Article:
pPROM Story

The Day The Rain Came

A couple days after my water broke I had an appointment with a Material-Fetal Medicine (MFM) doctor. These type of doctors take care of pregnancies with more severe conditions with either unborn babies and/or moms; conditions like pPROM. We weren’t really sure what to expect from this type of appointment. So far our appointments for the baby were fun and exciting (aside from the bad news one).

Driving to this appointment was a silent ride, which is pretty unusual for us because I’m a talker. Sitting in the waiting room felt like we were there for hours! I started by getting an ultrasound. It looked the same as the one from the day before. The baby’s heart rate was still strong and within normal range, so that was good news! After the ultrasound we waited to meet the doctor.

Being in the medical field I was hoping for a doctor who was straight forward and honest, but still believed in miracles. Because we needed one. Lucky for us, that’s exactly the kind of doctor we got. She talked about things like Potter’s Sequence and Pulmonary Hypoplasia. She told us our baby could have severe physical deformities due to the limited space. She talked about how our baby could only live a couple hours after birth, and that we would have to prepare ourselves to sign a birth AND death certificate on the same day. All of those things seemed so scary to hear that day but one thing she did say was what we needed to hear.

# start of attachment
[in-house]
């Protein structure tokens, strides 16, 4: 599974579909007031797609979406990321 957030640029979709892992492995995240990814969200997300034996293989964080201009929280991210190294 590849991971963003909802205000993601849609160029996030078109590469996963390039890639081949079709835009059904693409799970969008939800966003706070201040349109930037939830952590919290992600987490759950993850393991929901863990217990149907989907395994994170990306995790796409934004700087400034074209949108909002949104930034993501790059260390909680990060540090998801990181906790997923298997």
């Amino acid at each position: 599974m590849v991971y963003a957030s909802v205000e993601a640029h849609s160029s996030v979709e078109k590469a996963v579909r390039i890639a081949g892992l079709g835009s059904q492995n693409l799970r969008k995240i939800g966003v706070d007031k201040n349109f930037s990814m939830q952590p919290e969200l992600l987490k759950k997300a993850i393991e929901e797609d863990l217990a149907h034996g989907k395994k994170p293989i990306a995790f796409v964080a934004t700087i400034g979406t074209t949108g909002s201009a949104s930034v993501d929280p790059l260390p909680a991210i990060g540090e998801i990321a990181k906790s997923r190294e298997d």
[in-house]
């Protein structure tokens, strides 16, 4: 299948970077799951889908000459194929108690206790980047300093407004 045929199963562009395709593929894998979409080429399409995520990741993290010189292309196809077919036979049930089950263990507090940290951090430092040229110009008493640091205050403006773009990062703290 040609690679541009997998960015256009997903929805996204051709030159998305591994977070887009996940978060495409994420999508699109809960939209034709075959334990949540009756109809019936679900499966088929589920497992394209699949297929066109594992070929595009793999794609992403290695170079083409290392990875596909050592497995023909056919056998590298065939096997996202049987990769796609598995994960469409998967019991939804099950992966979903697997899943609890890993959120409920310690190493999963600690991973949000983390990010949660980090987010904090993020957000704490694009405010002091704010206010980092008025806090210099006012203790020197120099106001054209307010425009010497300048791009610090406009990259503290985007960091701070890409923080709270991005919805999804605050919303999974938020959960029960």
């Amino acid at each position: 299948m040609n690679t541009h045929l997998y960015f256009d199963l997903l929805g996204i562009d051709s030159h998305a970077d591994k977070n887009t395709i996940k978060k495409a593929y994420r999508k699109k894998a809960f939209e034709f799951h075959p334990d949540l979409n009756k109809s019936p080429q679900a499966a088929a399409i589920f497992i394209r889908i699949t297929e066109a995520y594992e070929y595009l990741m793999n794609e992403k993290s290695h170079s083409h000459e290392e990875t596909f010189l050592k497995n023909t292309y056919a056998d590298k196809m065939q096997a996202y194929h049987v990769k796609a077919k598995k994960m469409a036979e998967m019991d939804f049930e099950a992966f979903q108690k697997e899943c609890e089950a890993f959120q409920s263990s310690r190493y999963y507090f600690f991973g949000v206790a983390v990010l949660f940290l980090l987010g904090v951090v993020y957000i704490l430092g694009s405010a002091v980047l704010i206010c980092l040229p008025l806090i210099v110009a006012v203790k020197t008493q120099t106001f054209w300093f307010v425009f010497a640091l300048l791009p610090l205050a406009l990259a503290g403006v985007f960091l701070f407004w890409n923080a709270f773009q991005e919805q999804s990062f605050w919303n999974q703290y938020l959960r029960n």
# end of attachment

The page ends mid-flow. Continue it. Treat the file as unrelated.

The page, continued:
“Your baby has a strong heart beat despite having no measurable fluid.”

That was really all we needed to hear to make our decision. Our doctor give us the option to terminate the pregnancy because the potential outcome could be pretty severe. Not to mention the emotional toll something like that could put on a family, marriage, and the child. We decided that if my water breaking was a sign of a late term miscarriage, we were just going wait it out and let things happen the way they were supposed to. Our doctor supported our decision and said she would continue to monitor me and the baby until 23 weeks when I would have to be admitted into the hospital, per pPROM protocol.

We left that appointment almost joyful. I guess because we had some definitive answers and we got to see that our baby was still chugging along. I was also put on bed rest until I delivered, which sucked, but I would have stood on my head for five months if that gave my baby a fighting chance. We wouldn’t have to see the MFM again for another month but I was required to see my regular OBGYN once a week. That was nice because we had the opportunity to hear our baby’s heart beat every week. A little good sprinkled in with the bad definitely lifted our spirits.


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